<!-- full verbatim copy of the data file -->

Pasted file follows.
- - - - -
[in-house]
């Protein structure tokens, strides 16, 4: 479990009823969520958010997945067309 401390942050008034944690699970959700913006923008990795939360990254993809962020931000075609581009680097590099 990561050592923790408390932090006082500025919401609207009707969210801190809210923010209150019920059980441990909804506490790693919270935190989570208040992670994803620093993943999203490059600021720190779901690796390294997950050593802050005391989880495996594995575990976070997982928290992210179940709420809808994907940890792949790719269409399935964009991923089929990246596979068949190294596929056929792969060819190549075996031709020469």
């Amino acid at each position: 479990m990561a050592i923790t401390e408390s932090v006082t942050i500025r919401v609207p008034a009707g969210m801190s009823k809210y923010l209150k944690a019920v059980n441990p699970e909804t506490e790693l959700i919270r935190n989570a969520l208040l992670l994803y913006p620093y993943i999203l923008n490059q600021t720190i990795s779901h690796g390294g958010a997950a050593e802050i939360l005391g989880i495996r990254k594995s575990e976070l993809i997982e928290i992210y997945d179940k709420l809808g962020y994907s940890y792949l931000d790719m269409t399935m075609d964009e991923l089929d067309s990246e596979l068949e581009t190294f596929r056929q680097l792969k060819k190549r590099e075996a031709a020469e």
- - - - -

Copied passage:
[in-house]
């Protein structure tokens, strides 16, 4: 479990009823969520958010997945067309 401390942050008034944690699970959700913006923008990795939360990254993809962020931000075609581009680097590099 990561050592923790408390932090006082500025919401609207009707969210801190809210923010209150019920059980441990909804506490790693919270935190989570208040992670994803620093993943999203490059600021720190779901690796390294997950050593802050005391989880495996594995575990976070997982928290992210179940709420809808994907940890792949790719269409399935964009991923089929990246596979068949190294596929056929792969060819190549075996031709020469």
């Amino acid at each position: 479990m990561a050592i923790t401390e408390s932090v006082t942050i500025r919401v609207p008034a009707g969210m801190s009823k809210y923010l209150k944690a019920v059980n441990p699970e909804t506490e790693l959700i919270r935190n989570a969520l208040l992670l994803y913006p620093y993943i999203l923008n490059q600021t720190i990795s779901h690796g390294g958010a997950a050593e802050i939360l005391g989880i495996r990254k594995s575990e976070l993809i997982e928290i992210y997945d179940k709420l809808g962020y994907s940890y792949l931000d790719m269409t399935m075609d964009e991923l089929d067309s990246e596979l068949e581009t190294f596929r056929q680097l792969k060819k190549r590099e075996a031709a020469e």